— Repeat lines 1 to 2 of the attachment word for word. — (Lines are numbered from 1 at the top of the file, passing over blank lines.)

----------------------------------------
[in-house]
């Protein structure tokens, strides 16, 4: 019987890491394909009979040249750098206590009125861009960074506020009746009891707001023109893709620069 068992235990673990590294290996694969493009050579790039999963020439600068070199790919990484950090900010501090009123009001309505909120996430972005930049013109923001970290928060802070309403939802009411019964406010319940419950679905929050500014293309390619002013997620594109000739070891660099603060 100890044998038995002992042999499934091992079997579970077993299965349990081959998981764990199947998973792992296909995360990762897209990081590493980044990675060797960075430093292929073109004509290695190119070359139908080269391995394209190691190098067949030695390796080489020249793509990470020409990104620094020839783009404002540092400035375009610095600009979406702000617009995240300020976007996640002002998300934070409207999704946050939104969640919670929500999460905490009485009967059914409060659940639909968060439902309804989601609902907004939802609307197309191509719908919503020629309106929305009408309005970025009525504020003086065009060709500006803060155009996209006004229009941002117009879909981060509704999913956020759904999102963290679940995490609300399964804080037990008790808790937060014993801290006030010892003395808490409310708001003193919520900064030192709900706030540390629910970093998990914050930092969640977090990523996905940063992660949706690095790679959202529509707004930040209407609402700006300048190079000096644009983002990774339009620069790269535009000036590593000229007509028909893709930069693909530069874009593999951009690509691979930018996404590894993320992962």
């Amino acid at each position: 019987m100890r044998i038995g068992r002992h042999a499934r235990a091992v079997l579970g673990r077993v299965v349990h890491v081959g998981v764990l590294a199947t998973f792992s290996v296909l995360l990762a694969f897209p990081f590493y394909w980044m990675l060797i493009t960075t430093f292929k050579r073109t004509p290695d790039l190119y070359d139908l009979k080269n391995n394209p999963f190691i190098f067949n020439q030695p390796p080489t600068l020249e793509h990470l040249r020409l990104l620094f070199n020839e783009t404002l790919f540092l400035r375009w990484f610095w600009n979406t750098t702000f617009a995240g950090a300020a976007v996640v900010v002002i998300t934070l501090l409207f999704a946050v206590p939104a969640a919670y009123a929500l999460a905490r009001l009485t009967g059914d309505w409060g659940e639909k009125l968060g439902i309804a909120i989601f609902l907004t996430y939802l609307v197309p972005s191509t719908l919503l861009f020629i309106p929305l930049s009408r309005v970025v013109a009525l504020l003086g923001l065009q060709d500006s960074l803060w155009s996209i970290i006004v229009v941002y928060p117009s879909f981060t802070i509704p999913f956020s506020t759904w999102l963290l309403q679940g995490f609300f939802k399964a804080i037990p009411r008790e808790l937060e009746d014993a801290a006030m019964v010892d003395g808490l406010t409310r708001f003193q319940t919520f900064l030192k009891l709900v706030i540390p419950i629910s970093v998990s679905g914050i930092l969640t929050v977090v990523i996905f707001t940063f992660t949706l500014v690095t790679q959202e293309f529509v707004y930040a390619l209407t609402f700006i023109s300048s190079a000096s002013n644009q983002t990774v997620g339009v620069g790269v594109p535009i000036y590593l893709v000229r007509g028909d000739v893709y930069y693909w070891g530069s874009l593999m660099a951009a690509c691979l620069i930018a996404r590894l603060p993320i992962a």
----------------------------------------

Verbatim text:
[in-house]
């Protein structure tokens, strides 16, 4: 019987890491394909009979040249750098206590009125861009960074506020009746009891707001023109893709620069 068992235990673990590294290996694969493009050579790039999963020439600068070199790919990484950090900010501090009123009001309505909120996430972005930049013109923001970290928060802070309403939802009411019964406010319940419950679905929050500014293309390619002013997620594109000739070891660099603060 100890044998038995002992042999499934091992079997579970077993299965349990081959998981764990199947998973792992296909995360990762897209990081590493980044990675060797960075430093292929073109004509290695190119070359139908080269391995394209190691190098067949030695390796080489020249793509990470020409990104620094020839783009404002540092400035375009610095600009979406702000617009995240300020976007996640002002998300934070409207999704946050939104969640919670929500999460905490009485009967059914409060659940639909968060439902309804989601609902907004939802609307197309191509719908919503020629309106929305009408309005970025009525504020003086065009060709500006803060155009996209006004229009941002117009879909981060509704999913956020759904999102963290679940995490609300399964804080037990008790808790937060014993801290006030010892003395808490409310708001003193919520900064030192709900706030540390629910970093998990914050930092969640977090990523996905940063992660949706690095790679959202529509707004930040209407609402700006300048190079000096644009983002990774339009620069790269535009000036590593000229007509028909893709930069693909530069874009593999951009690509691979930018996404590894993320992962």